Israel went from a technological backwater to the forefront of global hi-tech. We went from having almost zero communications ability in the late 80’s to the leaders in the world in terms of communications. Now every five year old has a smart phone.

In those days, customer service wasn’t a big thing here either. Store owners were doing you a favor by letting you into their stores to shop. That is changing. Competition and larger international chains and global hi-tech companies that are customer oriented have made a huge difference. We still have a way to go, but we have made big strides.

In the 25 years since we have been here we have lived through quite a lot of hard times: The first Intifada, the Gulf War, the terror attacks of the mid-90’s, the Rabin assassination, the second Intifada, September 11th and its global implications, the second Lebanon War, two major operations in Gaza, thousands upon thousands of missiles from Gaza, countless acts of terror and the threat of a nuclear Iran. We are no closer to peace today than we were in the past and we are no closer to agreement between ourselves as to how that peace should look.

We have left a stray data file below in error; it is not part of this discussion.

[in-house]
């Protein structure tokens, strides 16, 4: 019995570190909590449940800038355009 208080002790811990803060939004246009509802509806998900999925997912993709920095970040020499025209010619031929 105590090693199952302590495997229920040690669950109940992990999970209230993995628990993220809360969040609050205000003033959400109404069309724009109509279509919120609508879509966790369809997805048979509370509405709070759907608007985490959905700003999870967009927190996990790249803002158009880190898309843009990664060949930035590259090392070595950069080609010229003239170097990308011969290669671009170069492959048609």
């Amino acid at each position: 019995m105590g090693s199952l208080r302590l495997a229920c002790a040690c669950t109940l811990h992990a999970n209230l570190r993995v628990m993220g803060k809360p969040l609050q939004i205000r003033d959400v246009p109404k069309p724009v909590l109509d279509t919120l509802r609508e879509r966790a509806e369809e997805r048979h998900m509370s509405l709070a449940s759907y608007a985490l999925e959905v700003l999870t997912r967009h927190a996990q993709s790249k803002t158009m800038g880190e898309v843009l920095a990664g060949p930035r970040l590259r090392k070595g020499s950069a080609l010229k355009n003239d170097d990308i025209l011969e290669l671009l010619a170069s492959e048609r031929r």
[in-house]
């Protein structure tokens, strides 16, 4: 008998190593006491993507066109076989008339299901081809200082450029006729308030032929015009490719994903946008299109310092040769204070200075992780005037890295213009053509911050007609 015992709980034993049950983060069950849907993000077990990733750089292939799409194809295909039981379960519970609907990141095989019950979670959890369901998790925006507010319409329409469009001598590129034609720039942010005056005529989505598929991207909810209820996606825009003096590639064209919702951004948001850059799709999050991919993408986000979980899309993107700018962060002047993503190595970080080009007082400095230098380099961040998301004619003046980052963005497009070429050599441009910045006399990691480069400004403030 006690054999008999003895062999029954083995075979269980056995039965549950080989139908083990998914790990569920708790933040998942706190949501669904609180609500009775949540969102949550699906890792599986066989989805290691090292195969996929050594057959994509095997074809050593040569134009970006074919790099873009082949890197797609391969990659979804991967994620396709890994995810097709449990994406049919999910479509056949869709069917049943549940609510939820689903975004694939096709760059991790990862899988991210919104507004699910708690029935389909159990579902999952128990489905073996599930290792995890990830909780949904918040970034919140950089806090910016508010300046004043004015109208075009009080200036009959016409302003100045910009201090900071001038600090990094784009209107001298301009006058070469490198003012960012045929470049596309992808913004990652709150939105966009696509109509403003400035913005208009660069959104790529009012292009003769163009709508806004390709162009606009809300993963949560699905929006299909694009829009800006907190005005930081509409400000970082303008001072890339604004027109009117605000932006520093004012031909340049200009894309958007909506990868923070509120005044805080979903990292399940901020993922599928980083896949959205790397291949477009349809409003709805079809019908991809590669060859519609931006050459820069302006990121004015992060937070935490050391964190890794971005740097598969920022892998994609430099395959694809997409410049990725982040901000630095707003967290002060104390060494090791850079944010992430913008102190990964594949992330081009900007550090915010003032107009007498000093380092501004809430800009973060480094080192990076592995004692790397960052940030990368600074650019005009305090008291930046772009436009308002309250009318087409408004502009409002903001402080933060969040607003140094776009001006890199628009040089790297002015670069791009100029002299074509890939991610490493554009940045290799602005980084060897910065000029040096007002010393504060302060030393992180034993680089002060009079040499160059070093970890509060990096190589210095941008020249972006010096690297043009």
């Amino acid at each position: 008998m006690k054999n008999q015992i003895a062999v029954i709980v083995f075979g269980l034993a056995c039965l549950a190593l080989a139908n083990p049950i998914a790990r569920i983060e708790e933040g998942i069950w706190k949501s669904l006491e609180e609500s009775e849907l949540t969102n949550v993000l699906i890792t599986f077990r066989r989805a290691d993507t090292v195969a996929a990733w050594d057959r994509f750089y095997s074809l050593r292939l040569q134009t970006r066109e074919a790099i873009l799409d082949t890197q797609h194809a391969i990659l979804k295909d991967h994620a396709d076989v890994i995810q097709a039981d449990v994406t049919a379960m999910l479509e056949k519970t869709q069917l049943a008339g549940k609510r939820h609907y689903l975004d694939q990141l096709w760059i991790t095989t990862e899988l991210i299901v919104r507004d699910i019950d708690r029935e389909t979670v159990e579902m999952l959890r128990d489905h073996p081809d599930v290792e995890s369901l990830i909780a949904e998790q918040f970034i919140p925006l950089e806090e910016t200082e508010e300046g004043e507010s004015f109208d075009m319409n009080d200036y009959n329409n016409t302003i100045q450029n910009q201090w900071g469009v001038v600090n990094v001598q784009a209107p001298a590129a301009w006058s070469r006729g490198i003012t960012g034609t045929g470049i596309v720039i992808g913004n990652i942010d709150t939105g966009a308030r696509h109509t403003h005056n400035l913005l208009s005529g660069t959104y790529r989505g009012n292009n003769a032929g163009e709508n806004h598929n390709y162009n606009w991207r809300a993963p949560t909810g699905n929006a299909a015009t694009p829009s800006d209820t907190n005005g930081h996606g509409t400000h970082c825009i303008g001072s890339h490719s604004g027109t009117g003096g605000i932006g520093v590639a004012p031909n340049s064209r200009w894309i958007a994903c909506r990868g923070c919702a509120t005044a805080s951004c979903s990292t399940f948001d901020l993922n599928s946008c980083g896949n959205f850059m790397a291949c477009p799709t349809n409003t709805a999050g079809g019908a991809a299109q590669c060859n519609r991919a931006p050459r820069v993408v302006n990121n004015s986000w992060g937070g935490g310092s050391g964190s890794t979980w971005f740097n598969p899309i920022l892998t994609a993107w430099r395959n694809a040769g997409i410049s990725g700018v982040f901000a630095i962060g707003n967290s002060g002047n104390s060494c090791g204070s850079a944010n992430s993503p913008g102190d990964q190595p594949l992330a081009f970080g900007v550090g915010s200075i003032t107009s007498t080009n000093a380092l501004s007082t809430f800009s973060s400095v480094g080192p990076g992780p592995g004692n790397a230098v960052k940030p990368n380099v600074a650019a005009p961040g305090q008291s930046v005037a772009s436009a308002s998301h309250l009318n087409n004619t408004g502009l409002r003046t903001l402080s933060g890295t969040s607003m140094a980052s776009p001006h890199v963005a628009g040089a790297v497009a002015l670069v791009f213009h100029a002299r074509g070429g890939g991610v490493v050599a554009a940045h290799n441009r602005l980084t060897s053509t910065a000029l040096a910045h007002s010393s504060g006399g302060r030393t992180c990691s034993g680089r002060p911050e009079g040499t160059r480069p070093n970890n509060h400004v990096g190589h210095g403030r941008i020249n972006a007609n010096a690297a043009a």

Yet the resilience of the people in this country is incredible. Not only have we survived, we have flourished (as we have done throughout our history in the face of adversity). Our economy has emerged as one of the strongest in the western world, not only growing despite the incredible amount of security challenges but coming through some of the darkest days in the world economy since the great depression. Our IDF is one of the most powerful and yet moral armies in the world (no matter what our enemies may say). I am proud that the IDF has played such an important part of my personal life over these years.

We have seen unbelievable advancements in so many different areas of our lives. Just last week it was announced that our water deficit is down by 90%. That’s partly because of a couple of good winters (this one isn’t that great so far…) but mostly because we finally understood we have an unlimited water supply if we just desalinate it. It took a while, and it should have been done a long time ago (like so many things that we take too long to do), but now this country is water self-sufficient with one of the most advanced water technologies in the world. No small feat for a mostly-desert country. We can say the same about our roads and highways. Why they don’t build six lane highways from the start I don’t know, but eventually they do and over the past ten years the highway infrastructure (starting with highway six) has taken tremendous steps forward.